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First, let me state that while this is a subjective question, I think it is appropriate, because I'm asking for information beyond just "please dump titles at me".

I'm teaching an intro software engineering/OOAD course for junior/senior computer science majors. I've taught it before, but the last time I taught was before Scrum eclipsed XP in terms of use and support. So I can't reuse the XP Explained book from before.

I'm unable to find an appropriate Scrum book that gently introduces the principles of Scrum, along with supporting practice concepts (like examples). What I would love is something close to XP Explained but for Scrum.

Don't get me wrong, there are great Scrum books and resources, but each has issues. The online Scrum Primer and Scrum Guide are great overviews (and I will be using one), but have nothing about the concepts in practice. Sims and Johnson's Scrum: a Breathtakingly Brief and Agile Introduction is just a fleshed-out version of the Primer & Guide. Sutherland's Art of Doing Twice the Work in Half the Time is chock full of motivation, but doesn't connect to practice. Rubin's Essential Scrum is too detailed and will overwhelm them (it's written for an experienced professional developer), and Cohn's Succeeding With Scrum is a really good balance of concept, motivation, and practice, but it's written around the transition from a legacy process (which these students know nothing about) to Scrum and it contains too much information.

What I'm looking for is a resource that ideally is short (~250pp) to keep it readable (this won't be the only book for the class) and explains Scrum practices/concepts with supporting examples or other material making the information concrete so that they can see how the ideas are put into practice. If the book is affordable, that's a nice bonus for my students.

If you have a suggestion(s), please help me understand how the book qualifies as readable and shows ideas->practice.

One sort-of subquestion: if you think this question would be better answered elsewhere, such as on a the academia or programmer community, so I can delete it from here and post it there.

closed as primarily opinion-based by Thomas Owens, Willl, Mark C. Wallace, Tob, Todd A. Jacobs Aug 24 '15 at 9:58

Many good questions generate some degree of opinion based on expert experience, but answers to this question will tend to be almost entirely based on opinions, rather than facts, references, or specific expertise. If this question can be reworded to fit the rules in the help center, please edit the question.

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    If you haven't, take a look at this: scrumtrainingseries.com – phpmeh Aug 12 '15 at 20:50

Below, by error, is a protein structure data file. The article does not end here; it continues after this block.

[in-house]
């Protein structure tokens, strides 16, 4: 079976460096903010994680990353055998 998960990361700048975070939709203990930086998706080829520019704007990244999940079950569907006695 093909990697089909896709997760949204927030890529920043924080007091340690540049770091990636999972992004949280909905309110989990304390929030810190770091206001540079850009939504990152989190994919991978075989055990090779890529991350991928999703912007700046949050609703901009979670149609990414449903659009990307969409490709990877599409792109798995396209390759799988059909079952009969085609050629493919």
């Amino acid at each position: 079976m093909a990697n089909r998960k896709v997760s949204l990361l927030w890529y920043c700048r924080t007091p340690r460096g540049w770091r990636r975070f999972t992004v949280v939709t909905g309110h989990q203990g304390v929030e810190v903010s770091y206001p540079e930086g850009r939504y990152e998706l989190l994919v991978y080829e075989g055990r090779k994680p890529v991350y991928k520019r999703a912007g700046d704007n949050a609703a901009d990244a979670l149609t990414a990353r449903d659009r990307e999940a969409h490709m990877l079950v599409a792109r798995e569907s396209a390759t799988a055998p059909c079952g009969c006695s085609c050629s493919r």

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    Why not practice scrum in the classroom and ask the students what they learned about scrum after a few iterations? You could take 3-4 weeks in 1 week iterations to execute part of your lesson plan. Some ideas come to mind like Introducing them to homework as team-based user stories that require collaboration. Let them commit to how much homework needs to be delivered. Expose them to the product backlog as all the homework that needs to be completed in 4 iterations. Award teams that understand work priority and deliver the most value by the project end, etc etc... – WBW Aug 12 '15 at 22:01
  • Hi & welcome to PMSE. Have a look on the tour page to see how PMSE works. Nevertheless, if you look on the help page pm.stackexchange.com/help/on-topic you'll figure out that recommendations for books are off-topic... – Tob Aug 18 '15 at 14:15
  • Sure, OK. I read pm.stackexchange.com/help/dont-ask carefully and believe I looked at the page you linked, but since my question was obviously on-topic, I paid attention to the other page. I would recommend moving the first bullet under "This site is NOT about... " – Joshua Aug 19 '15 at 19:24
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Here is a laundry list of books that a Scrum Master can read - Top Agile Books for Scrum Masters

Again, it totally depends on what you want and consider as Readable.

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I recently found a website that explains scrum features briefly and comprehensive: http://stephenwalther.com/archive/2012/08/17/scrum-in-5-minutes. Hope this helps!

  • Welcome to PMSE and thanks for your answer. It's generally prefered that answers explain why a particular link is relevant and useful. Can you let the OP know why the content of this page is useful and in what ways it is directly relevant to their question? – Willl Aug 17 '15 at 13:14
  • Relevant: your answer is in another castle – CBRF23 Aug 21 '15 at 0:14
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An excellent reference. You can even find development room size recommandation !

Do Better Scrum from InfoQ

Available in PDF ePub and MOBI

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This is the first book I read on Scrum and it's still the one I recommend: Agile Project Management with Scrum (Developer Best Practices) by Ken Schwaber.

Of course, any recommendation is subjective, but I liked this one because it spent just as much time talking about why you do things as it does how you do them.

Like any other skill, the book is just the start. You'll run into a lot of questions when you actually start doing it - and that's the most important thing.

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From your description on the type of book you're after -where it's lightweight, practical as opposed to theoretical, and full of good tips and advice, i'd recommend: Scrum Shortcuts without Cutting Corners: Agile Tactics, Tools, & Tips by Ilan Goldstein.

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